- 1-1/2 cups pure water
Soak Nuts & Seeds
Put the nuts and seeds in a medium-sized bowl along with about 5 cups of warm water (to cover generously).
Cover with a towel and let soak overnight in a warm place, 8 to 12 hours.
Soak Dried Fruit
Put the date pieces in a small bowl, along with 1-1/2 cups of water. You may also use fig pieces or raisins.
Cover with a plate or towel and let soak overnight, 8 to 12 hours.
Put the rolled oats in a large bowl, along with 8 cups of warm water and the apple cider vinegar (or Kombucha, yogurt, or kefir).
Cover with a plate or towel and let soak overnight in a warm place, 8 to 12 hours.
When the soaking time is complete, drain the nuts and seeds, discarding the water.
Coarsely chop with food chopper or food processor.
Put in a large mixing bowl.
Blend the dates, their soaking water, and all spices and salt in a blender or food processor until smooth.
Add this paste to the large bowl with the nuts and seeds.
Drain and rinse the oats in a fine colander or sieve. The drier you can get them, the quicker the dehydrating will go.
Add them to the big bowl with the date paste, nuts and seeds.
Toss gently to mix well.
Dehydrate at less than 115 degrees Fahrenheit for 8 to 24 hours.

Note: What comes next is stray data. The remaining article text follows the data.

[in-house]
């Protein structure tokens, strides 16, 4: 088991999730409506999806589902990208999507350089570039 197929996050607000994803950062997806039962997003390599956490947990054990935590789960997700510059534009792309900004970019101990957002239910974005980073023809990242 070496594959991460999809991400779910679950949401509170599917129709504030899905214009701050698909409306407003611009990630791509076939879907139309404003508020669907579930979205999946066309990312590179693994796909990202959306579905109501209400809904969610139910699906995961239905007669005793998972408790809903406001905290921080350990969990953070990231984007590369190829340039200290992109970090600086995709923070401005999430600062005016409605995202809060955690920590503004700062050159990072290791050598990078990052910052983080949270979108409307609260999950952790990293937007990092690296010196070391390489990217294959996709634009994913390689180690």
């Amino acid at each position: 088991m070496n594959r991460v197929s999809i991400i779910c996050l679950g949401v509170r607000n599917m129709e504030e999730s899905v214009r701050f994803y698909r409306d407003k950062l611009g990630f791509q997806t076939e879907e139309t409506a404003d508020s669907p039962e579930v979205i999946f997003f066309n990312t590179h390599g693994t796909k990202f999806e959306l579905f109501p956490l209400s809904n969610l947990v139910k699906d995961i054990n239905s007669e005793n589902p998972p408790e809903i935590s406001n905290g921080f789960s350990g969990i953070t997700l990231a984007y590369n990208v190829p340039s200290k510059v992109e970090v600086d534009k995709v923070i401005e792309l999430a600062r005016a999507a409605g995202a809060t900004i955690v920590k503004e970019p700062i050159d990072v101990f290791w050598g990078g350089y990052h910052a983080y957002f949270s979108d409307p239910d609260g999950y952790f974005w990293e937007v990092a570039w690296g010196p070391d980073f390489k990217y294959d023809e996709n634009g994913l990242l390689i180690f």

With the Excalibur dehydrator, you can start out dehydrating at 145 degrees Fahrenheit for the first 2 hours, which will kickstart the dehydrating but not make the internal temperature of the granola go over 118 degrees (the temperature at which enzymes die).
About halfway through the dehydrating time, check to see if the granola peels easily off the paper or plastic lined trays.
If it is does this without much stickiness, turn it all over. It is easiest to keep it in big sheets, if possible.
Continue dehydrating until the granola is dried out to your preference.
When done, remove from dehydrator and place in a big bowl.
Break up the sheets into bite-sized chunks.
Mix in assorted dried, raw fruit pieces (or save the fruit and add to the bowls when serving).
Let it cool fully before transferring to an airtight glass jar for storage.
For the nuts, seeds, and dried fruit, choose raw, organic and unsulphured.
When ready to eat, place in bowl and add fresh or dried fruit, along with raw honey and raw milk -- the latter two are excellent sources of digestive enzymes!
*A combination we like: 1 cup each of almonds, filberts and pumpkin seeds.
What’s your favorite granola flavor variation?
This post was featured in The Great Granola Round-Up: 31 Deliciously Nourishing Recipes!